A new study of the car insurance industry, by virtual insurance agent Insurify, found that car insurance companies “subsidize car carnage,” according to an analysis by StreetsBlog. According to Insurify’s data, insurance companies charge lower rates for deadlier cars—like SUVS, minivans, and pickup trucks—than for smaller cars that aren’t responsible for as many deaths. Furthermore, people charged with aggressive driving violations “pay only 20 percent more on average than their safe counterparts,” StreetsBlog notes.
According to Insurify’s study, 87% of the more than 227 million licensed drivers in the United States are insured, and drivers pay a average of $1,463 on car insurance annually. Policy prices “can be greatly influenced” by the driver’s record, according to Insurify: drivers with clean records pay much less than those with moving violations. Minor violations on average result in a 24% increase in policy prices; intermediate violations result in 31% higher rates; and severe violations result in 49% higher rates. Insurify gathered its data by examining more than “over 25 million rates from the car insurance applications” over the last year, from all fifty states and Washington, DC.
A section of report detailing the average annual insurance costs for different types of vehicles included the following data: sedans cost $1,558/year; SUVs cost $1,369/year; pickup trucks cost $1,297/year; cargo vans cost $1,061/year; minivans cost $1,097/year; coupes cost $1,640/year; hatchbacks cost $1,435/year; specialties cost $1,692/year; and convertibles cost $1,563/year. As StreetsBlog notes, the three largest vehicles (SUVs, minivans, and pickups) were roughly “19 percent cheaper to insure, in aggregate, than the three smaller ones.” Given the popularity of SUVS and pickup trucks, which have corresponded with “skyrocketing” pedestrian fatalities in recent years, the analysis concludes that this trend makes the roads more dangerous.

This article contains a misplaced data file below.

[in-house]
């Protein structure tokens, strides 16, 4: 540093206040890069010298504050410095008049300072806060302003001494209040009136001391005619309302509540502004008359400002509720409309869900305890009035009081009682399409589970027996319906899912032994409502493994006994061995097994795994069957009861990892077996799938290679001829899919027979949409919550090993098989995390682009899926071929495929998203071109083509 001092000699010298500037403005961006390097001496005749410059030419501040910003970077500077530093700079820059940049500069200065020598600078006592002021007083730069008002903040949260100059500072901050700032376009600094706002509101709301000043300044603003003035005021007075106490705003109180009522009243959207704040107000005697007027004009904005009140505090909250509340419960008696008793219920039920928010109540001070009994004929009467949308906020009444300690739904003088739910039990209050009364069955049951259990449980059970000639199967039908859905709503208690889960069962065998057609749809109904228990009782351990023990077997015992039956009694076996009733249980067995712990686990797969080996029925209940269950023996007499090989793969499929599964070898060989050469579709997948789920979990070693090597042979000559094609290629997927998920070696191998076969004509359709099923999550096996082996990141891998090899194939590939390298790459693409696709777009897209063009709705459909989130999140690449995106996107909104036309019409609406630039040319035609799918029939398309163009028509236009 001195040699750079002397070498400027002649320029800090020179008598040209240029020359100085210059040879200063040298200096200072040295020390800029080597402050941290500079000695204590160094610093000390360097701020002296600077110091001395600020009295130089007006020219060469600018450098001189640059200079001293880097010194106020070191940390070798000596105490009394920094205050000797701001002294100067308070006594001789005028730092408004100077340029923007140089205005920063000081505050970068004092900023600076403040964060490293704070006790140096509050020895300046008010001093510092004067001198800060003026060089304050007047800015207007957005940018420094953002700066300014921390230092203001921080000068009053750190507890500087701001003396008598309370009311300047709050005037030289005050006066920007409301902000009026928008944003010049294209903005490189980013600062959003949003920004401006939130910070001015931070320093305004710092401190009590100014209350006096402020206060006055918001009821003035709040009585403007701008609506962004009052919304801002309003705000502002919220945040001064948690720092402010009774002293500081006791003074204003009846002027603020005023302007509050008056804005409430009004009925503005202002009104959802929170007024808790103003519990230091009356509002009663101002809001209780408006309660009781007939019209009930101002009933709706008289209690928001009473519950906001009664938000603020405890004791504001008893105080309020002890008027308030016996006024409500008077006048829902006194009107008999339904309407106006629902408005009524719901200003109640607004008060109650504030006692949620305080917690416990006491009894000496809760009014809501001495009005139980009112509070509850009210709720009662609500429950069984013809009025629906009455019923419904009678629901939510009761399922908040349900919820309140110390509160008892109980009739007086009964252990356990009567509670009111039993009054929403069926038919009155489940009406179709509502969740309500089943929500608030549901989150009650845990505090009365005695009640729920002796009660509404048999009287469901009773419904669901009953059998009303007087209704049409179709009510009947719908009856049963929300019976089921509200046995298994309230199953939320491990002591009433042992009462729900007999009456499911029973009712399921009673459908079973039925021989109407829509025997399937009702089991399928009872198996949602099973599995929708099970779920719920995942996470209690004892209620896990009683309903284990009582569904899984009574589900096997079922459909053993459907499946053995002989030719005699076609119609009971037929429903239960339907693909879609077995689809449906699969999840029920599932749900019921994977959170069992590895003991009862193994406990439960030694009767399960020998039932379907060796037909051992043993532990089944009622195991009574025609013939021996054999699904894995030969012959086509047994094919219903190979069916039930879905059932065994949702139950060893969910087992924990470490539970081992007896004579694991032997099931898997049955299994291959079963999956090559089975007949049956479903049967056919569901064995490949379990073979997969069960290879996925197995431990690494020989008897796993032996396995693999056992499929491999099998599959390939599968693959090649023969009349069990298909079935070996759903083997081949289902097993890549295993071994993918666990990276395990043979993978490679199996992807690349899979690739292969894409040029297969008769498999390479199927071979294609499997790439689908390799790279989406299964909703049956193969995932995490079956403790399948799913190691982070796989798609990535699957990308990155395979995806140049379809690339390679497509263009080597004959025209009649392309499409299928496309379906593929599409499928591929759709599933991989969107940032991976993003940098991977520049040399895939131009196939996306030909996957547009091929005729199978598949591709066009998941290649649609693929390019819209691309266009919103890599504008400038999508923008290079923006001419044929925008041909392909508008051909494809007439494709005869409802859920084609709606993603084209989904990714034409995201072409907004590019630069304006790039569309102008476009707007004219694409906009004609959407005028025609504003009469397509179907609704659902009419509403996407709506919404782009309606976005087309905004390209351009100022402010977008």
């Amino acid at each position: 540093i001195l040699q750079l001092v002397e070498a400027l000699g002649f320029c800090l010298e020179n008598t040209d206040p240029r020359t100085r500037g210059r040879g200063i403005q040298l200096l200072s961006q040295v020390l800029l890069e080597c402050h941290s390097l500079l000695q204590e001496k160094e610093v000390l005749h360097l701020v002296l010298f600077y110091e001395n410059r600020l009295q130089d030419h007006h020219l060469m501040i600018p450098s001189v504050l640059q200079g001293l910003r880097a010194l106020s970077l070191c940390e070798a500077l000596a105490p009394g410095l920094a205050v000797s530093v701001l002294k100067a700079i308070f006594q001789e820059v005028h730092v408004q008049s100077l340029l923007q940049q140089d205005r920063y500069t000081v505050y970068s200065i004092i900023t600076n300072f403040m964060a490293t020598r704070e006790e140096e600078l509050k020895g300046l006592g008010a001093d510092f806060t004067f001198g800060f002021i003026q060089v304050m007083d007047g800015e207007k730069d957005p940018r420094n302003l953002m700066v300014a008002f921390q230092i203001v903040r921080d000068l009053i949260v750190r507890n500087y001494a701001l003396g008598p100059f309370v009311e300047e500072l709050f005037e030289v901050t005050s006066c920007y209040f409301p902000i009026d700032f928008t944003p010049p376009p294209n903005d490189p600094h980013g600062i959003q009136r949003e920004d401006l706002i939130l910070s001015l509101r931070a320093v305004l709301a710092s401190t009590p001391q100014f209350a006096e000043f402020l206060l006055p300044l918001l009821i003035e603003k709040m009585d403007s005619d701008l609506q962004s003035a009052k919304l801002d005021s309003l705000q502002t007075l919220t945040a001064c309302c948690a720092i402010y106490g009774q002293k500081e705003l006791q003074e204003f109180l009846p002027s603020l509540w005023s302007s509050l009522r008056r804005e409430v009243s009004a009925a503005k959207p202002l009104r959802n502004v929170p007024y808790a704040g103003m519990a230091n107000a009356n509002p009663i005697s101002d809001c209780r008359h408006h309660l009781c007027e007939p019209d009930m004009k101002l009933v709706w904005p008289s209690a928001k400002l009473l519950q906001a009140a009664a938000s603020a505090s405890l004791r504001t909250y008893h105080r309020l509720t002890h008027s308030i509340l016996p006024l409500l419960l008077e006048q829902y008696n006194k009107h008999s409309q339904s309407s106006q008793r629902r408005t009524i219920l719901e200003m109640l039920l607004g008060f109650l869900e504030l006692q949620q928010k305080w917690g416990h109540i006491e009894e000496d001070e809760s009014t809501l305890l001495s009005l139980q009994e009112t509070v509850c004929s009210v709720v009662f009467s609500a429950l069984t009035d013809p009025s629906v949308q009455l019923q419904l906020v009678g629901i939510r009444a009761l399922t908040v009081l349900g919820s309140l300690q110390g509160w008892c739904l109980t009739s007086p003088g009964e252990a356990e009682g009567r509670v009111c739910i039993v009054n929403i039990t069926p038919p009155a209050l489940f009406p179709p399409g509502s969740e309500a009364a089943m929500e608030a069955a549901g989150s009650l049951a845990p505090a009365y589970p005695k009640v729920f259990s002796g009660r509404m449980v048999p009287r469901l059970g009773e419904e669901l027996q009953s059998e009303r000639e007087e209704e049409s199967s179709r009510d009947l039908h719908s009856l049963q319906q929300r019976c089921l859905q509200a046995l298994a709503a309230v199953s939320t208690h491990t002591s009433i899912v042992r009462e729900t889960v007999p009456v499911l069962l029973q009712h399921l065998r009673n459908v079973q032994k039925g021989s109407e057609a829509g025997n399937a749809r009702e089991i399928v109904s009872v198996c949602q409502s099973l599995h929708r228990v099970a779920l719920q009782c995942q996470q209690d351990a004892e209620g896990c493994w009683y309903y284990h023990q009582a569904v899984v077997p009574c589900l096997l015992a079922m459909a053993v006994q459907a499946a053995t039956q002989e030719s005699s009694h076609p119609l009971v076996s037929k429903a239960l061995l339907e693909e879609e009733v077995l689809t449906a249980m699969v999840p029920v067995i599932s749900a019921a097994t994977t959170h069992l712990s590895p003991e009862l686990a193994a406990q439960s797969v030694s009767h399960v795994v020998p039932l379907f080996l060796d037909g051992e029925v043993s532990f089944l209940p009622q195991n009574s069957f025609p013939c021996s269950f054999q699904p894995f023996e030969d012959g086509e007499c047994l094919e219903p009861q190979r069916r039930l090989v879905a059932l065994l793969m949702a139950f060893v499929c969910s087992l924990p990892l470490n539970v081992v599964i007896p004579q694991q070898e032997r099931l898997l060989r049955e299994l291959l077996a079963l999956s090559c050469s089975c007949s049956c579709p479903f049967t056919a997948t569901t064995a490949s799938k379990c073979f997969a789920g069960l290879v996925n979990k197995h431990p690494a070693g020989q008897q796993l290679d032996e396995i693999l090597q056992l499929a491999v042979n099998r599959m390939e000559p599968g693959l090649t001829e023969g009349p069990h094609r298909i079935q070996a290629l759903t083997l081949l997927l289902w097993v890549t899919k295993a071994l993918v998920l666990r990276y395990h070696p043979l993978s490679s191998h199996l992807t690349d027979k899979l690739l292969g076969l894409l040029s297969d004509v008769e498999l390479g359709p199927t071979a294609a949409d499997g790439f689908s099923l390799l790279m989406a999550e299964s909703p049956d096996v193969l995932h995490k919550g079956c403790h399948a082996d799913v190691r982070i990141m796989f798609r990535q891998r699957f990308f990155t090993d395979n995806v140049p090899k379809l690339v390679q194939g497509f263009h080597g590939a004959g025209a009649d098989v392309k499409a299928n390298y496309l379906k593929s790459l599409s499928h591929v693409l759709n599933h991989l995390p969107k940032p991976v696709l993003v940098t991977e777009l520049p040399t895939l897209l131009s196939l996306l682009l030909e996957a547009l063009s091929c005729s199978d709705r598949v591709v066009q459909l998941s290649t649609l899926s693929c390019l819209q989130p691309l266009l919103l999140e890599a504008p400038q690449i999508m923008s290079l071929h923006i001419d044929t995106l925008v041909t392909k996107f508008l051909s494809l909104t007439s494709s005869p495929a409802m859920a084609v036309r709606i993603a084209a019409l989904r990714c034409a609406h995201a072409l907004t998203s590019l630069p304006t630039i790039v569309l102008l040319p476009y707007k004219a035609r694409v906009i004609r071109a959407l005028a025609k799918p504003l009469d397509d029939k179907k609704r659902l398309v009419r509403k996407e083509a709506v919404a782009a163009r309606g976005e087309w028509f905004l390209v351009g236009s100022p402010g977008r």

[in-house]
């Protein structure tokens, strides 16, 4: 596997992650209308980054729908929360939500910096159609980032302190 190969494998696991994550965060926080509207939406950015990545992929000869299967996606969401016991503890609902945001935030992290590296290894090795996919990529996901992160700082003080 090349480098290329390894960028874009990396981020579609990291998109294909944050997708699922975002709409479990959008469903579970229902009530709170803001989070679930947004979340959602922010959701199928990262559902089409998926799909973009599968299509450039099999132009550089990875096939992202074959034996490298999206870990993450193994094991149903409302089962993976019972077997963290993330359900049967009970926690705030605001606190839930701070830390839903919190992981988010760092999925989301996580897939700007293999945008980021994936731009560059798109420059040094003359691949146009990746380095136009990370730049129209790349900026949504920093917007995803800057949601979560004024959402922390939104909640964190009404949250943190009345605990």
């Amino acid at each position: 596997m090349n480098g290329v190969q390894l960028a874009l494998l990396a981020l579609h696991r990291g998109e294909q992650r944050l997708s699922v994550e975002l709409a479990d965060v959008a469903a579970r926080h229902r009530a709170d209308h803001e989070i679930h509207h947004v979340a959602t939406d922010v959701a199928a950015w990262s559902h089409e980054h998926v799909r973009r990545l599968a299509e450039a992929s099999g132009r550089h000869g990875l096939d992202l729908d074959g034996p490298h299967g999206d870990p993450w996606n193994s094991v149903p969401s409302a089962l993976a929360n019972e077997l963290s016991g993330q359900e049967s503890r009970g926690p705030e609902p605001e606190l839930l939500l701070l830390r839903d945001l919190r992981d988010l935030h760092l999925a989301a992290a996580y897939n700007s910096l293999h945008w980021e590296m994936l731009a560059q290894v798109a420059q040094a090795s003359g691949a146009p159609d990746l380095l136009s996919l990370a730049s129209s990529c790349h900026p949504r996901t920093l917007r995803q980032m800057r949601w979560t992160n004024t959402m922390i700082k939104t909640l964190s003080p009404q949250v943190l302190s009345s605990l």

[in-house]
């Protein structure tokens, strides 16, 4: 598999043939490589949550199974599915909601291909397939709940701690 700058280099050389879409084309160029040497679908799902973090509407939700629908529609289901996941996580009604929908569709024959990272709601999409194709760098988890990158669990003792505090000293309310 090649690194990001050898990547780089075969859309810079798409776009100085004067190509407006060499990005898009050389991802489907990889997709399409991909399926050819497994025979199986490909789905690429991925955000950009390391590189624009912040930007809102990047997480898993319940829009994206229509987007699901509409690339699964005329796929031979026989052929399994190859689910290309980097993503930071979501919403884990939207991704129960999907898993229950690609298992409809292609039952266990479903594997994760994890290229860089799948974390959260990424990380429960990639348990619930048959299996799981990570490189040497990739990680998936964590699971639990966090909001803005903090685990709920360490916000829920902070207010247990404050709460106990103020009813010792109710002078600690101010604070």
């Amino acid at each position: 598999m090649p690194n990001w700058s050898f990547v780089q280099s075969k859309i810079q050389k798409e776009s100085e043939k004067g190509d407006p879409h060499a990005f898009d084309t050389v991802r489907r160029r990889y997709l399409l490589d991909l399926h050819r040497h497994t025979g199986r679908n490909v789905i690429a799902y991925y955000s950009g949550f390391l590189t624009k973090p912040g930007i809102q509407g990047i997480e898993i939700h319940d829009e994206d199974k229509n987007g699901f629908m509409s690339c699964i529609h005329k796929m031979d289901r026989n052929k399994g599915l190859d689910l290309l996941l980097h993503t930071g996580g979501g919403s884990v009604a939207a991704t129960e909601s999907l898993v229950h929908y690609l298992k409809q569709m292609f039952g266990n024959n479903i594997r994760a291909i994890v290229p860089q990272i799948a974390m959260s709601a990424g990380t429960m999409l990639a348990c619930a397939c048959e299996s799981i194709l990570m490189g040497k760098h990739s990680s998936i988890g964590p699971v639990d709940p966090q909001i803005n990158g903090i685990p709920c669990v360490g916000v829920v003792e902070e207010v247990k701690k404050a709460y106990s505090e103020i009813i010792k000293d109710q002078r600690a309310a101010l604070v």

Studies cited by StreetsBlog have found that SUVs “are 50 percent more likely to kill vulnerable road users in the event of the crash,” but car manufacturers and policymakers have rejected efforts to address their threat. The reason they cost less to insure is that they’re less likely to suffer damage in an accident that requires extensive repairs, according to the analysis. An Insurify data scientist told the publication, “It’s a common misconception that smaller, more affordable cars are also less expensive to insure… that cheaper price tag may actually be a component of their downfall. Sedans and other small cars are more likely to be owned by younger, city-dwelling (and therefore riskier) drivers than more costly SUVs, trucks, and minivans which are more likely to be owned by older drivers in suburban and rural areas. Not only are small, affordable cars more likely to get in accidents in the first place, they’re also made of cheaper parts that are more likely to rack up expensive damage in the event of a crash.”